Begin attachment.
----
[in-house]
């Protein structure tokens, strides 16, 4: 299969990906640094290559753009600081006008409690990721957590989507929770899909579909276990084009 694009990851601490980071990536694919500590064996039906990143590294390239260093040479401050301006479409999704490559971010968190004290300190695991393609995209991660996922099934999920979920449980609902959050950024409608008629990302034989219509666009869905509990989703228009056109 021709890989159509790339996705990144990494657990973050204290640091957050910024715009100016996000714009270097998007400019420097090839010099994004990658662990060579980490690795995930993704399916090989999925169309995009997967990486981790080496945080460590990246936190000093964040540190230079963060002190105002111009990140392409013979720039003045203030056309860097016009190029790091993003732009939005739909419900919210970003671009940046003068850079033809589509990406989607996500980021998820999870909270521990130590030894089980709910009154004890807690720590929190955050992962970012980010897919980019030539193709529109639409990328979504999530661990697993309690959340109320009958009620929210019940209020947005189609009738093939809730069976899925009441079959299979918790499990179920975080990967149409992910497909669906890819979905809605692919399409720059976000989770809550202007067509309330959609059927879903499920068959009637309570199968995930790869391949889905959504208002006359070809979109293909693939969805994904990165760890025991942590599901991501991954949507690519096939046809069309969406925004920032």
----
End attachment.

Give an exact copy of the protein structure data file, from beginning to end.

[in-house]
């Protein structure tokens, strides 16, 4: 299969990906640094290559753009600081006008409690990721957590989507929770899909579909276990084009 694009990851601490980071990536694919500590064996039906990143590294390239260093040479401050301006479409999704490559971010968190004290300190695991393609995209991660996922099934999920979920449980609902959050950024409608008629990302034989219509666009869905509990989703228009056109 021709890989159509790339996705990144990494657990973050204290640091957050910024715009100016996000714009270097998007400019420097090839010099994004990658662990060579980490690795995930993704399916090989999925169309995009997967990486981790080496945080460590990246936190000093964040540190230079963060002190105002111009990140392409013979720039003045203030056309860097016009190029790091993003732009939005739909419900919210970003671009940046003068850079033809589509990406989607996500980021998820999870909270521990130590030894089980709910009154004890807690720590929190955050992962970012980010897919980019030539193709529109639409990328979504999530661990697993309690959340109320009958009620929210019940209020947005189609009738093939809730069976899925009441079959299979918790499990179920975080990967149409992910497909669906890819979905809605692919399409720059976000989770809550202007067509309330959609059927879903499920068959009637309570199968995930790869391949889905959504208002006359070809979109293909693939969805994904990165760890025991942590599901991501991954949507690519096939046809069309969406925004920032």